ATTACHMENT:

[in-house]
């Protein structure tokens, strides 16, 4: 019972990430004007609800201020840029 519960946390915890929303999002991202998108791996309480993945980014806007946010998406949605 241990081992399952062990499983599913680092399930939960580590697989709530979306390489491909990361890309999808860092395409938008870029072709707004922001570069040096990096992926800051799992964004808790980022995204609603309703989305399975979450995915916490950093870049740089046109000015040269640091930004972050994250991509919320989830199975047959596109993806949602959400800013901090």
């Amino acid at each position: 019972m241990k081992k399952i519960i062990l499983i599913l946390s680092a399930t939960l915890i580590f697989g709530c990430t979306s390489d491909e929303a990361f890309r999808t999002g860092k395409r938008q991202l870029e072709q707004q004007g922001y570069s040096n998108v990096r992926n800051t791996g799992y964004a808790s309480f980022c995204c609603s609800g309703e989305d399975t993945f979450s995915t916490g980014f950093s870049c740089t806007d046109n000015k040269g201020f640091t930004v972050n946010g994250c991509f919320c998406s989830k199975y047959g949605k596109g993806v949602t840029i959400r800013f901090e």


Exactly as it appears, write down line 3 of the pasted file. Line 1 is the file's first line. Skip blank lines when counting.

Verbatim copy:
């Amino acid at each position: 019972m241990k081992k399952i519960i062990l499983i599913l946390s680092a399930t939960l915890i580590f697989g709530c990430t979306s390489d491909e929303a990361f890309r999808t999002g860092k395409r938008q991202l870029e072709q707004q004007g922001y570069s040096n998108v990096r992926n800051t791996g799992y964004a808790s309480f980022c995204c609603s609800g309703e989305d399975t993945f979450s995915t916490g980014f950093s870049c740089t806007d046109n000015k040269g201020f640091t930004v972050n946010g994250c991509f919320c998406s989830k199975y047959g949605k596109g993806v949602t840029i959400r800013f901090e």